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Losing Earth

A Recent History

By Nathaniel Rich
13-minute read
Audio available
Losing Earth by Nathaniel Rich

Losing Earth (2019) tells the story of climate change, both as a scientific fact and as a political conflict. This detailed piece of long-form reporting recounts the scientific community’s early push to raise the alarm about climate change and the coordinated effort the fossil fuel industry made to thwart those warnings.

  • Environmentalists eager to understand their enemy
  • Political moderates needing a dose of reality
  • Anyone concerned about the future of Earth

Nathaniel Rich is an award-winning journalist and novelist. His nonfiction work has regularly appeared in the New York Times Magazine, The Atlantic, and The New York Review of Books

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Losing Earth

A Recent History

By Nathaniel Rich
  • Read in 13 minutes
  • Audio & text available
  • Contains 8 key ideas
Upgrade to Premium Read or listen now
Losing Earth by Nathaniel Rich
Synopsis

Losing Earth (2019) tells the story of climate change, both as a scientific fact and as a political conflict. This detailed piece of long-form reporting recounts the scientific community’s early push to raise the alarm about climate change and the coordinated effort the fossil fuel industry made to thwart those warnings.

Key idea 1 of 8

Scientists have demanded action on climate change for longer than you think.

The site: Geneva, Switzerland. Dozens of prominent scientists from all the world’s major powers have gathered for the first World Climate Conference. Their message is clear: industrial activity is drastically elevating the levels of carbon dioxide in the atmosphere. If humanity wants to avoid disaster, we need to act now.

Sounds familiar, doesn’t it? It could almost be a headline from this morning’s news. But this event didn’t happen yesterday or even last year. It happened in 1979.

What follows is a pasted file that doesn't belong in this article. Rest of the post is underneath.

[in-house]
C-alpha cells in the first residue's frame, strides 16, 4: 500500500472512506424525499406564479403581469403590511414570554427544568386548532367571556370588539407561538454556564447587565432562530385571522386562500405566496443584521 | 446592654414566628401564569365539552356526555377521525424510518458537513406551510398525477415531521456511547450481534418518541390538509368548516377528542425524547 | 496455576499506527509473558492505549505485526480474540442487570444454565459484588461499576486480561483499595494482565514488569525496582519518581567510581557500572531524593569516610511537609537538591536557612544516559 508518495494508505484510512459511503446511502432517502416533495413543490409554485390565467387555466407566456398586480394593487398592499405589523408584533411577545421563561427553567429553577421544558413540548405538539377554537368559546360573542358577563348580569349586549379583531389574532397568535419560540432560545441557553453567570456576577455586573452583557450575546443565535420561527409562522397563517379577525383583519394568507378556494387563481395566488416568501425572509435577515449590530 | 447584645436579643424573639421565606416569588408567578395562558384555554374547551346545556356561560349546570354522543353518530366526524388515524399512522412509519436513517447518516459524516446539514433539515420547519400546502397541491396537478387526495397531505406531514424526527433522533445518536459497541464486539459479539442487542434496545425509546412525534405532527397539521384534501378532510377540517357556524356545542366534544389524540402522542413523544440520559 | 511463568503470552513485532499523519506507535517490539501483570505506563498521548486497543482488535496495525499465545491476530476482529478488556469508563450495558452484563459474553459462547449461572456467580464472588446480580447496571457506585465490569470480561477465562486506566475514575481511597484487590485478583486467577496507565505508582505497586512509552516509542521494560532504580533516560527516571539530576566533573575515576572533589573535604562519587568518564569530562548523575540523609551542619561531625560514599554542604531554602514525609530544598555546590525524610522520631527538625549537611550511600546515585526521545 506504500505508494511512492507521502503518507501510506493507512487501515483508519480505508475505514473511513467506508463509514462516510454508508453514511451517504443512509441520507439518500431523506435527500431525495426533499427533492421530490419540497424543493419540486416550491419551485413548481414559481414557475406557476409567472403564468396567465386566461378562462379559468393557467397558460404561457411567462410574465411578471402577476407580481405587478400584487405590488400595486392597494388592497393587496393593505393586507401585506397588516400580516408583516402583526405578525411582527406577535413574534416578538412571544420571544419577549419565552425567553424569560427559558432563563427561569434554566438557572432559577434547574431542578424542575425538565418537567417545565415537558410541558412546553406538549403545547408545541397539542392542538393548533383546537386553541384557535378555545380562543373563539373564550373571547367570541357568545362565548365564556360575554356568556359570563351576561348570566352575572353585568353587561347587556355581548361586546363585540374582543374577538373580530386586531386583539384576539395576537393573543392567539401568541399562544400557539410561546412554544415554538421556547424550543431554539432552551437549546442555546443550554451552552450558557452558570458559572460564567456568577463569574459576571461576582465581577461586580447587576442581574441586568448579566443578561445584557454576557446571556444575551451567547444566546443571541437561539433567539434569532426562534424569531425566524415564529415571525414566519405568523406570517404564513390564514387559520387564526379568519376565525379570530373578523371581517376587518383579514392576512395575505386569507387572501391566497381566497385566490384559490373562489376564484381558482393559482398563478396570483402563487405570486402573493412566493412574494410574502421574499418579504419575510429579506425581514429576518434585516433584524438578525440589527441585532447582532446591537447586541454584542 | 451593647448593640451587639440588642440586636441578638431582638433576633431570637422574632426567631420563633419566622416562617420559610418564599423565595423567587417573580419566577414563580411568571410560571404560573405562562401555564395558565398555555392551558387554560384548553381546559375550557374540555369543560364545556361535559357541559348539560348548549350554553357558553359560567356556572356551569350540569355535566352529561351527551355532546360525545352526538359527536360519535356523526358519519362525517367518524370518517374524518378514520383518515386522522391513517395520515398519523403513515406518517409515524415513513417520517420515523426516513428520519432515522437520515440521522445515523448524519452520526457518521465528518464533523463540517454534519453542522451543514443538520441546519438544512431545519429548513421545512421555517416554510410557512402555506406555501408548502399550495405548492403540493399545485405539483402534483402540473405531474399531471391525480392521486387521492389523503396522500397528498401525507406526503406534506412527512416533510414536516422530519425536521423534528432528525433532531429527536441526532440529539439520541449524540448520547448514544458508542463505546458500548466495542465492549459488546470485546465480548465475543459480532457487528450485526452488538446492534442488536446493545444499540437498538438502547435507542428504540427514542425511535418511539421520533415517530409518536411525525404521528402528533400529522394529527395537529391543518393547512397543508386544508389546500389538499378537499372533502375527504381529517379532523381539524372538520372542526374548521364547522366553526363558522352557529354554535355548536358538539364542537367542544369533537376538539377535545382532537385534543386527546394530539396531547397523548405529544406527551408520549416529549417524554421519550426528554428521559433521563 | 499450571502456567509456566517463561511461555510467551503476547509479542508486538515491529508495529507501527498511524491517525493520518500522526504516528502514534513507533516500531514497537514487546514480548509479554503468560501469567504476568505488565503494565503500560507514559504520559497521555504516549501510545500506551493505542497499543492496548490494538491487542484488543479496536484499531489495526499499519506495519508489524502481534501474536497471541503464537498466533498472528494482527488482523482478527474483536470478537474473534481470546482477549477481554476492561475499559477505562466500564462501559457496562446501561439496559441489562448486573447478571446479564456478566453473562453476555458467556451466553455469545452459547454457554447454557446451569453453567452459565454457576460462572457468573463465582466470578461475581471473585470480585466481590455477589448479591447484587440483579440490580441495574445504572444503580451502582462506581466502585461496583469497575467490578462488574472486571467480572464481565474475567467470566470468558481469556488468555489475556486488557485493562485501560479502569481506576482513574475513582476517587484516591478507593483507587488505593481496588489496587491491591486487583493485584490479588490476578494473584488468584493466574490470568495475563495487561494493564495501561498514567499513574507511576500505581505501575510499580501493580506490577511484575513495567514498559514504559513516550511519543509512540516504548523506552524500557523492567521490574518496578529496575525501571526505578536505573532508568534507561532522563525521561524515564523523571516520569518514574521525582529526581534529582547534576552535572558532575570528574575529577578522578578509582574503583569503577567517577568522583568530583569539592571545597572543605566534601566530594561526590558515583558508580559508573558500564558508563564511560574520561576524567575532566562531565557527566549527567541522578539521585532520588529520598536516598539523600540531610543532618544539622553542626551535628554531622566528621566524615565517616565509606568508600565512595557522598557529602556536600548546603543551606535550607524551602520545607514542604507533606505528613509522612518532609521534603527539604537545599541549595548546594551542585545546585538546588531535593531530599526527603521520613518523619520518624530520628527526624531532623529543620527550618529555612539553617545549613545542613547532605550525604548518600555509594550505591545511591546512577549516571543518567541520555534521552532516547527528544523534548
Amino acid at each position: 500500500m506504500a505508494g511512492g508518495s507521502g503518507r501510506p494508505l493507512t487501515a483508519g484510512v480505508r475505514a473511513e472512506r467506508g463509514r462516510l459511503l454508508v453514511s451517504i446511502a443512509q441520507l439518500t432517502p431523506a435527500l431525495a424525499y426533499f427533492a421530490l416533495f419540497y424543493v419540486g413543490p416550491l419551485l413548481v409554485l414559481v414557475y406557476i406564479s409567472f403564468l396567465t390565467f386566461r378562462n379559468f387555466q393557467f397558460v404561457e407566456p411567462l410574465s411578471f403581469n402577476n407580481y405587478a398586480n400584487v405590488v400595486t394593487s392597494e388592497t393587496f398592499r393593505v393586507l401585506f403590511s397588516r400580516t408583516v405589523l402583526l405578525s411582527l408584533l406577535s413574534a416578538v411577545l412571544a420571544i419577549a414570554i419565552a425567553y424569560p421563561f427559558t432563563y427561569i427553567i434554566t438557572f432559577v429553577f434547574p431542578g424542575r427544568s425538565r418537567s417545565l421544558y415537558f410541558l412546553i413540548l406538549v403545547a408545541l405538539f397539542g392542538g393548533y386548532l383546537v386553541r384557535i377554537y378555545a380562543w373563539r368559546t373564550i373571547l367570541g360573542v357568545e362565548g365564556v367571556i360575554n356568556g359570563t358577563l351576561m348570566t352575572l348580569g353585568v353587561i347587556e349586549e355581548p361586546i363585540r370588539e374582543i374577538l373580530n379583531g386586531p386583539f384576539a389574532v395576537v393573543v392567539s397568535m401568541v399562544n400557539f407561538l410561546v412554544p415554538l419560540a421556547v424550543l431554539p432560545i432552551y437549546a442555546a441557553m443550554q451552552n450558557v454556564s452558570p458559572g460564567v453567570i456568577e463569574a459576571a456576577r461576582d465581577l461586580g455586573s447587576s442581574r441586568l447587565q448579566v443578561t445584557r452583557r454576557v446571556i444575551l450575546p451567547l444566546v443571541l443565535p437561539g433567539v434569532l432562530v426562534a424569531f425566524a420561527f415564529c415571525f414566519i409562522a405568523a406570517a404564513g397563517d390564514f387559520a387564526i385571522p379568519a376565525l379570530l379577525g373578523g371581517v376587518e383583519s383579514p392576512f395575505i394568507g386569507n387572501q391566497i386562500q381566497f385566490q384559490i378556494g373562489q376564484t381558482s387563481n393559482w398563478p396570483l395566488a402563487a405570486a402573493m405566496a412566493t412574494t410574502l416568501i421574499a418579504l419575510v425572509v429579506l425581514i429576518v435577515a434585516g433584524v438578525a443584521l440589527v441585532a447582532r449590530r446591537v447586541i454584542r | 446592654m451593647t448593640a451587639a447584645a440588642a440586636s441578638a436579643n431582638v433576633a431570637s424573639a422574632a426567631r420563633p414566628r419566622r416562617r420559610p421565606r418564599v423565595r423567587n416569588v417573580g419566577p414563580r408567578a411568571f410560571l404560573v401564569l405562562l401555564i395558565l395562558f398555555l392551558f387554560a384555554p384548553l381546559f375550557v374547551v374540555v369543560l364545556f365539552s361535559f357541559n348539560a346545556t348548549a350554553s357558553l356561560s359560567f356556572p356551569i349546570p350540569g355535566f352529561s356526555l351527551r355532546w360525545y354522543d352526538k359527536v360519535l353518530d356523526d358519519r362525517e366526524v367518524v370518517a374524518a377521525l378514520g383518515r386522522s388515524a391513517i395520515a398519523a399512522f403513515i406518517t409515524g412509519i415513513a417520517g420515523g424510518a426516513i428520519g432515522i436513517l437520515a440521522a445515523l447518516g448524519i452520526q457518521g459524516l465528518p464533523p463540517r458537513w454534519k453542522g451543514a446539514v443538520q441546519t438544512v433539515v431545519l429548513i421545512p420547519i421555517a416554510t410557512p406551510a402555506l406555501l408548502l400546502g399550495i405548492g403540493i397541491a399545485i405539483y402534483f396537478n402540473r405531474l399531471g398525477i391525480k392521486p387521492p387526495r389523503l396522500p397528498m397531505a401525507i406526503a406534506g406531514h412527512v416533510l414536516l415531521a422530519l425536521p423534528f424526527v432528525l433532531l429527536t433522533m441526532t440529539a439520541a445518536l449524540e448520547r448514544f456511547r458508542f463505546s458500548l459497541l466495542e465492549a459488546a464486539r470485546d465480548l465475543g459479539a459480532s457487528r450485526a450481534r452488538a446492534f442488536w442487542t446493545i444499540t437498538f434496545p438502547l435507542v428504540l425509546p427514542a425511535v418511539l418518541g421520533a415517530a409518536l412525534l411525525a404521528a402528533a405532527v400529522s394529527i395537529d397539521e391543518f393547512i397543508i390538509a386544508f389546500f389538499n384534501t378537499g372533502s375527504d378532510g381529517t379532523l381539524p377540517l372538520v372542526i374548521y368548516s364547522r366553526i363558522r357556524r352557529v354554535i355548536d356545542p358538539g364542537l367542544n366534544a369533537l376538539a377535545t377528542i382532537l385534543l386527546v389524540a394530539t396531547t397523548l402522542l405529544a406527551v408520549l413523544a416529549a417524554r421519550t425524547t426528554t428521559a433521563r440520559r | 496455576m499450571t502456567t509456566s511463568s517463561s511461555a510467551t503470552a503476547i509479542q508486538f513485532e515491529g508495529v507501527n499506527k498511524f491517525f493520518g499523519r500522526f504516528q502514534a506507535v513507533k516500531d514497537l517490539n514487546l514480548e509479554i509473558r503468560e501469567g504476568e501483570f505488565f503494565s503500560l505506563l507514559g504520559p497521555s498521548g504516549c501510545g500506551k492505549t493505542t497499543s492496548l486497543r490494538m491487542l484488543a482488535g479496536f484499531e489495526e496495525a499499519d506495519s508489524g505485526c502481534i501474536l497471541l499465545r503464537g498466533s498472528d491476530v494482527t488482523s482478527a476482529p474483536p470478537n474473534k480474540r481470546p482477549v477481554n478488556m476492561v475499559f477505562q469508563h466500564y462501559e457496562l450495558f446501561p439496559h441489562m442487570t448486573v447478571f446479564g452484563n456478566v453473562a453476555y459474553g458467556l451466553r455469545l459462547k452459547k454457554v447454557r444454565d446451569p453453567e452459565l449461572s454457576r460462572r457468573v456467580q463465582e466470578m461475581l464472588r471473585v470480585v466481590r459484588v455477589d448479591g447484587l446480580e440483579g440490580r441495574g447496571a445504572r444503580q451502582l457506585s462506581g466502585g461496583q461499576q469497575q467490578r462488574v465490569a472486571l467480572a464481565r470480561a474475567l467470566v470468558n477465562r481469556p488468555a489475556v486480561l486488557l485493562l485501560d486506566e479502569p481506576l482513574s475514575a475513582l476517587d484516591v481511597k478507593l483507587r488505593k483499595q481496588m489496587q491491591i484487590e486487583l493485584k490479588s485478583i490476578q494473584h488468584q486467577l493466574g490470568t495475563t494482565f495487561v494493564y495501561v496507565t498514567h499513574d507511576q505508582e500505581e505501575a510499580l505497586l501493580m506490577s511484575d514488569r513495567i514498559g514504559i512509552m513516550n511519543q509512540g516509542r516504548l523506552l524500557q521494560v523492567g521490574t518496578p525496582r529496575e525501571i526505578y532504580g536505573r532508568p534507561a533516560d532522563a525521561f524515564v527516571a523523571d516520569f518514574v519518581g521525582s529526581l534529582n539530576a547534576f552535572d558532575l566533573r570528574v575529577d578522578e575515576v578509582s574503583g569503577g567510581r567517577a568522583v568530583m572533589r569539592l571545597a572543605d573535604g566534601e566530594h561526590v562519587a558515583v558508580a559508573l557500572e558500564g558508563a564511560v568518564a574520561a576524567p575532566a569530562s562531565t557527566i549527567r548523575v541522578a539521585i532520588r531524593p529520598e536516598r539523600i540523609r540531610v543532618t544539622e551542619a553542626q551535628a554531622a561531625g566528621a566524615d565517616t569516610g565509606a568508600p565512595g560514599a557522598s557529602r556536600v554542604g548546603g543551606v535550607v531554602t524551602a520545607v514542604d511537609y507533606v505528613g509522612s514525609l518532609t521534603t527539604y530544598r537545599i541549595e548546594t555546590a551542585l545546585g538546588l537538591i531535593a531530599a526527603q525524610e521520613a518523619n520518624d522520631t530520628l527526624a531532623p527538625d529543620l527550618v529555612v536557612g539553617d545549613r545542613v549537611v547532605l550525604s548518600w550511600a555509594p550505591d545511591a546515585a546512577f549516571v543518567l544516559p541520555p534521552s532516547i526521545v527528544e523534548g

The truth is, we’ve long understood the threat of man-made climate change. For decades, scientists have known of the causes, the disastrous effects, and how to avoid them. But, despite their efforts, we have failed to make the necessary changes.

The key message here is: Scientists have demanded action on climate change for longer than you think.

We can trace the modern push to stop climate change back to 1979. This was the year that Rafe Pomerance, an environmentalist working for Friends of the Earth, stumbled upon a startling report. It was put out by the Jasons, a scientific think tank led by geophysicist Gordon MacDonald. 

The report claimed that human activity was on track to doubling the amount of carbon dioxide in the atmosphere. It predicted that this change would set off a greenhouse effect, raising global temperatures and causing widespread ecological disruption. It was a nightmare scenario but based on solid arguments.

Alarmed, Pomerance contacted MacDonald. The two decided to use their connections in government to push for drastic change to avoid this fate. Over the next few months, they met with everyone they could in Washington. They talked with congressmen, the National Security Council, even senior staff of the president’s Office of Science and Technology Policy. 

The response was reassuring. The officials seemed to take the threat seriously. By July, Jule Charney, a leading meteorologist, organized a conference of top scientific minds to address the issue. And at the conference, NASA scientist Jim Hansen presented detailed computer models confirming the predictions made by Pomerance and MacDonald.

The result of this collaboration was a final report, sometimes called The Charney Report, titled Carbon Dioxide and Climate: A Scientific Assessment. It synthesized all the known variables into a clear narrative: If nothing changed, the world’s average temperature would go up three degrees. The results would be disastrous.

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